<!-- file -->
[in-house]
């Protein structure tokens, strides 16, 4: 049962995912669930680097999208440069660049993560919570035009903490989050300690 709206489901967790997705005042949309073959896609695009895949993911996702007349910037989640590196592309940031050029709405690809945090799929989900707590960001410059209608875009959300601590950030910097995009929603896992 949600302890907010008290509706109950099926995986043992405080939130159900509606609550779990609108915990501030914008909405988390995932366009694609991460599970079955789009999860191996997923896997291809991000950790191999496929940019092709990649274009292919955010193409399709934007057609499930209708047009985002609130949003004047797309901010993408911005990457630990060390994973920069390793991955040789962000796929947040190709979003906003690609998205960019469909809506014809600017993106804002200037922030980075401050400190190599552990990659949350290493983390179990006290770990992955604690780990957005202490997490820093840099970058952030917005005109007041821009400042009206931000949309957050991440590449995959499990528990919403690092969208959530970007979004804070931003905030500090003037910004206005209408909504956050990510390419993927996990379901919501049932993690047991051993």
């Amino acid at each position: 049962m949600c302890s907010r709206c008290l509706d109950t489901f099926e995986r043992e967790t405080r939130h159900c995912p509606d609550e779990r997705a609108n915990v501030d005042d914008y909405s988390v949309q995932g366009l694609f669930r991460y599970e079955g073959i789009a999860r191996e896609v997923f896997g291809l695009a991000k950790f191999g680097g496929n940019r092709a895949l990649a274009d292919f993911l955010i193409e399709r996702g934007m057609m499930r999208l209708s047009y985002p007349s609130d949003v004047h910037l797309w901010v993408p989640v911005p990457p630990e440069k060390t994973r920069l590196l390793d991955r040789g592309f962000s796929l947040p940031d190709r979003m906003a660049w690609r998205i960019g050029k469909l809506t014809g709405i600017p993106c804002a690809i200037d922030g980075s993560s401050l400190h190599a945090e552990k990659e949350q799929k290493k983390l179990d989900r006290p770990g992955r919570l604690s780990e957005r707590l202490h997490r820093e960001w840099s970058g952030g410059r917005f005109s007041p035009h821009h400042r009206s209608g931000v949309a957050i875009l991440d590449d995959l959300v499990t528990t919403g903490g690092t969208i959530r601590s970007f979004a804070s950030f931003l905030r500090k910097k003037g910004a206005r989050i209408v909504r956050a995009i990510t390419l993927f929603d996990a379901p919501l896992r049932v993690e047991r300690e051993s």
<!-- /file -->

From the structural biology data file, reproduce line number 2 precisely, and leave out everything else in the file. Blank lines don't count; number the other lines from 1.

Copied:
């Protein structure tokens, strides 16, 4: 049962995912669930680097999208440069660049993560919570035009903490989050300690 709206489901967790997705005042949309073959896609695009895949993911996702007349910037989640590196592309940031050029709405690809945090799929989900707590960001410059209608875009959300601590950030910097995009929603896992 949600302890907010008290509706109950099926995986043992405080939130159900509606609550779990609108915990501030914008909405988390995932366009694609991460599970079955789009999860191996997923896997291809991000950790191999496929940019092709990649274009292919955010193409399709934007057609499930209708047009985002609130949003004047797309901010993408911005990457630990060390994973920069390793991955040789962000796929947040190709979003906003690609998205960019469909809506014809600017993106804002200037922030980075401050400190190599552990990659949350290493983390179990006290770990992955604690780990957005202490997490820093840099970058952030917005005109007041821009400042009206931000949309957050991440590449995959499990528990919403690092969208959530970007979004804070931003905030500090003037910004206005209408909504956050990510390419993927996990379901919501049932993690047991051993």